Sexual harassment will not pass, must file complaint: Indira Jaising
Assertive, articulate and amiable at the same time, Indira Jaising, the first woman to be appointed additional solicitor general of India has not lost her fire even at 77. The graceful and glamourous Jaising spoke to Indulge on the sidelines of a panel discussion on 'Redefining success as a woman of today' organised by the Ladies Study Group led by its current President Madhulika Kanoria. Indira Jaising was one of the panellists. Excerpts from the chat.
You and your peers have been instrumental in goading the authorities to set up a creche in the Supreme Court. Do you think it will pave the path for other thoughtful gestures to help women law practitioners?
I think it’s a great initiative, and we have brought this to a successful conclusion. It will definitely have a demonstration effect, and crèches must be built subsequently in all the district and high courts to make it easy for the women, who to come at work. But it’s not about the women alone, it’s also about the children and their welfare. Our workplaces need to be child friendly for their overall growth and development.
You fought a lot about opacity of the senior lawyer tag. What is the status now? How far have you succeeded in your crusade against it?
I have worked in that direction and much of the opacity is now gone. The court now has subjective criteria, for example, the amount of pro bono work you have done, which will be given points, the number of publications you must write, your research etc. You must prove yourself and you should have a well rounded personality to be designated as a senior advocate.
When it comes to women’s right to exercise their choice, the Supreme Court often takes a staggering approach, the latest example being the case of Hadiya. Don’t you think it has dilly dallied a bit?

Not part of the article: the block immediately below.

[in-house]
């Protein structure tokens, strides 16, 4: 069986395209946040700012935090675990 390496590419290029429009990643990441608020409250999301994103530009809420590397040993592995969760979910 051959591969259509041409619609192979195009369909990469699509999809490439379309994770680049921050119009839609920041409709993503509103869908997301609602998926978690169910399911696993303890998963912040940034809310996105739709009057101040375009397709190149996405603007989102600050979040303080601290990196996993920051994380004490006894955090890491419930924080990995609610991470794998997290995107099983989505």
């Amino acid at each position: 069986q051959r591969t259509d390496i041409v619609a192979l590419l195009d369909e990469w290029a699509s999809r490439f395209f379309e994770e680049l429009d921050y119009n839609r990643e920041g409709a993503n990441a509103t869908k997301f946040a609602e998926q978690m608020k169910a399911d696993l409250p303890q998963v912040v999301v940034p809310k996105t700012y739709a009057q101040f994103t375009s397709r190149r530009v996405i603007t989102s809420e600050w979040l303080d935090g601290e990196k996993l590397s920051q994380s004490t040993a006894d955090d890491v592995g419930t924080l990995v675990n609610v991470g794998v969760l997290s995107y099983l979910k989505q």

The court did not need to take so long to call Hadiya to hear her out. She is the only one who matters. So, the court should have ordered to produce her immediately. She was in the custody of her father. It’s unheard of that an adult woman is incarcerated by her father and not allowed to be part of the ordinary world. So, the court took its own time but finally did allow her. But was it really necessary to put her through this kind of torture? I think it wasn’t.
Though more and more women are thronging the corridors of court for justice, there are actually very few women judges. In fact, there is only one woman judge in the apex court.
Yes, women should have equal representation, there should be 50 per cent women judges in the court. It has never happened yet in Indian legal history but the world over, if you travel across places, such as Nigeria and other countries, you will find that there are many women judges and even chief justices in their Supreme Courts. Over here, we have none so far, but thankfully we have had some women chief justices in our high courts. But the journey from the high court to the Supreme Court also seems to be tough.
And as you said, many women judges, too, had to face sexual harassment.
I have been very disturbed about the allegations of sexual harassments by women judges against male judges. That is absolutely unacceptable and definitely sexual harassment by judges against women judges is more than unacceptable. I think they commit a breach of their oath of office by doing that.
You yourself had been a victim of sexual harassment. How did it impact you and how did you deal with it?
I need to tell one thing that despite my own empowerment this incident came to me as a big shock. It’s because I think anyone, who is sexually abused or harassed, is destabilised. It’s kind of shock. I dealt with it with all the courage, but it makes you feel that you are being stalked, and that’s the worst possible feeling you can have... you know it makes you feel that if I look over my shoulder I will find him there... Once somebody has done that to you, the fear is that it would be repeated and you tend to hide, you tend to get into corners, you tend to avoid and not to be natural. So, it is horrible and it had that kind of impact on me, too.
But of course, I was lucky in the sense that I did stop him in the corridor of Supreme Court and confront him and said, “You are going to stand here and account to me why did you sexually harass me”. And he pretended that nothing had happened and you really don’t expect a man to admit that he sexually harassed a woman. I have to say that even two or three days after that I was afraid.
How should youngsters fight back sexual harassment at workplace? What’s your advice for them?
First and foremost thing I must say is that always lodge complaints in writing if you are sexually harassed. Many times women don’t do that because they think it will pass, but it doesn’t pass, trust me. Put it in writing and send it to your boss, never mind what happens to the complaint, we’ll see about it later, but tomorrow you will not be believed if you say you were sexually harassed.